Centralized, cloud-based tax management systems are more secure than in-house legacy systems for several reasons:

1. Cloud-based systems are typically hosted through third-party providers that have more resources to invest in deeper security measures, like a full-time staff that monitors the business’s infrastructure 24/7 and ensures that the latest software patches and security updates are installed.

2. Even if hackers were somehow able to access customer data on a cloud provider’s servers, they wouldn’t be able to read it because the data itself is encrypted. For data that is particularly sensitive, additional measures such as multi-factor authentication and custom encryption keys add another layer of security.

Don’t get left behind

To sum up, today’s retailers have little choice but to develop and/or extend their brands through an omnichannel sales approach. For tax and IT teams, however, calculating the taxes for transactions in an omnichannel retail environment presents several serious challenges, not the least of which is keeping up with the latest tax rules and ever-changing regulations. Additionally, as countries around the world digitalize their tax regimes, these challenges are likely to be compounded by government mandates for real-time tax remittance and reporting. Companies that find themselves struggling to keep pace with the ever-changing nature of omnichannel retailing need to evaluate the effectiveness and efficiency of their current systems. Then, determine whether the solutions they have now are going to be sufficient to compete in the future. Retailers that fail to invest in their technological capabilities may not go out of business immediately, but they do risk damaging the customer-brand relationship with sluggish tax systems, frequent errors, and potential compliance problems. These issues can result in loss of customers and business, bad press, more frequent audits, greater regulatory scrutiny, strained government relations, and possible penalties. For companies hobbled by aging technology, the most sensible solution is to consolidate the tax function into a centralized tax management platform that uses a single tax engine for all retail channels and automates the tax calculation process to deliver the speed and accuracy required of an omnichannel sales environment. If supported by a third party, a system should also have the flexibility to scale as the enterprise grows, and to automatically incorporate changing tax rules and regulations into its calculations, without the need for human intervention or supervision.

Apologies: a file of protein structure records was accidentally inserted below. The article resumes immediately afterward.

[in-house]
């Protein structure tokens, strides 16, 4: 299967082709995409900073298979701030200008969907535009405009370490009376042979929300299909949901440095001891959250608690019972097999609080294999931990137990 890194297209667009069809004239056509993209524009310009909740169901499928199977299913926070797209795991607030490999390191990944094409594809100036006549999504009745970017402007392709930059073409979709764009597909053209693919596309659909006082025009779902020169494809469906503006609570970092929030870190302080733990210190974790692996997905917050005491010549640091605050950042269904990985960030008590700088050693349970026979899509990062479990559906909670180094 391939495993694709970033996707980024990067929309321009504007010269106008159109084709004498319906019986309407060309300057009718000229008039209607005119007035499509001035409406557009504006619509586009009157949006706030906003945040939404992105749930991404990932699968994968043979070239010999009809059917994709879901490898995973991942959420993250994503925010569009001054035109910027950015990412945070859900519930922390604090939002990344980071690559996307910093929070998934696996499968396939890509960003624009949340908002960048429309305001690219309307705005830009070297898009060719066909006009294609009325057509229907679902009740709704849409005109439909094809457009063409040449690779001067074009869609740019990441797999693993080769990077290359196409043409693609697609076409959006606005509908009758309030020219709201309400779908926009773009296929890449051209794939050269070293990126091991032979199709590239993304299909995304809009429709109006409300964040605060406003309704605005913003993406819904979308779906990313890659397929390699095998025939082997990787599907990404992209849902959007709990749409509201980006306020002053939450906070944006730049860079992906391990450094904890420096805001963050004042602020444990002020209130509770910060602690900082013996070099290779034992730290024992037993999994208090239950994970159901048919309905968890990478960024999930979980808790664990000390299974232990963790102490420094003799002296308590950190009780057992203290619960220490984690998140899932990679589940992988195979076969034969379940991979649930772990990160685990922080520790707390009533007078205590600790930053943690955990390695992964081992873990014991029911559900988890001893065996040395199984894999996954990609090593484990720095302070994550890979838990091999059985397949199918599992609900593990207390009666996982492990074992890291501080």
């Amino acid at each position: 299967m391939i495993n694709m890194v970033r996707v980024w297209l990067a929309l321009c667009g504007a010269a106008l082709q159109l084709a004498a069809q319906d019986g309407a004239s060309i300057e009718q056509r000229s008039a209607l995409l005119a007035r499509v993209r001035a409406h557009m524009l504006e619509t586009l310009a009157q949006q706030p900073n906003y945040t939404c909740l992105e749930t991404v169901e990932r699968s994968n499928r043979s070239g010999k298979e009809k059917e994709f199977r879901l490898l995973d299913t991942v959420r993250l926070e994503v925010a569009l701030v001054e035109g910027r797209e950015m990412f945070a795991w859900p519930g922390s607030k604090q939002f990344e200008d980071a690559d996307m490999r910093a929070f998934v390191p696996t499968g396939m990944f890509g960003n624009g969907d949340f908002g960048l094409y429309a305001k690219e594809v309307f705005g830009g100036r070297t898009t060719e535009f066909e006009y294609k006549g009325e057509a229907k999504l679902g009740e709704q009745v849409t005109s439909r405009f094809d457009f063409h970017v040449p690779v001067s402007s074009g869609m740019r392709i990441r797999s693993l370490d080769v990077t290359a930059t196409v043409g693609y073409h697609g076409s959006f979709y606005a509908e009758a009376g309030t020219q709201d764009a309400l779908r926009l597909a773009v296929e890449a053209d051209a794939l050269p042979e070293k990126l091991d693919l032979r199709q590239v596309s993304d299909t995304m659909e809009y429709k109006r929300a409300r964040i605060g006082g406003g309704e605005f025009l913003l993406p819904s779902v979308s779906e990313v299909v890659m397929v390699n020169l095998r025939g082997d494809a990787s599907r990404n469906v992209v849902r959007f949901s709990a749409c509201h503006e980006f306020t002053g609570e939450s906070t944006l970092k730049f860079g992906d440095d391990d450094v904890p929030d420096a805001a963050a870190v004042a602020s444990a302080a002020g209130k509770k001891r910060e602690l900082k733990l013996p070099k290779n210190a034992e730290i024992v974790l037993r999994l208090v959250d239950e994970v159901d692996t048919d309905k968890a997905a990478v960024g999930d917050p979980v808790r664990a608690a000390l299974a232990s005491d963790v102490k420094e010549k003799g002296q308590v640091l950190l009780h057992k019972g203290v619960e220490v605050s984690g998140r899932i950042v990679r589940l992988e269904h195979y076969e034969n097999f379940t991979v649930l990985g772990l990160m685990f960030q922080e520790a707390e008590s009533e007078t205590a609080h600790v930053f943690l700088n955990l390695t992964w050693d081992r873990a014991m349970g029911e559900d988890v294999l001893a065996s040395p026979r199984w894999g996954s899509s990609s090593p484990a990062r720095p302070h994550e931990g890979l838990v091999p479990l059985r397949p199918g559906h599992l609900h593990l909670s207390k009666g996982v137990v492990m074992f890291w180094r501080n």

ONESOURCE® Determination provides a comprehensive global solution for the efficient and accurate calculation of your indirect taxes. It is a secure cloud-based solution that integrates with leading IT systems as well as homegrown systems. Our global tax research team monitors more than 19,000 global tax jurisdictions in over 205 countries and territories covering global indirect taxes — all of which get automatically integrated with your business systems. As a result, our solution enables you to effortlessly navigate the ever-changing tax landscape without the burden of having to configure your IT landscape because of legislative changes or changes to the way you do business. Click here for further information: tax.thomsonreuters.com/en/industry/retail

About Thomson Reuters

Thomson Reuters (NYSE / TSX: TRI) (“TR”) informs the way forward by bringing together the trusted content and technology that people and organizations need to make the right decisions. The company serves professionals across legal, tax, accounting, compliance, government, and media. Its products combine highly specialized software and insights to empower professionals with the data, intelligence, and solutions needed to make informed decisions, and to help institutions in their pursuit of justice, truth, and transparency. Reuters, part of Thomson Reuters, is a world-leading provider of trusted journalism and news. For more information, visit tr.com.

Achieving precise tax accuracy for retailers consistently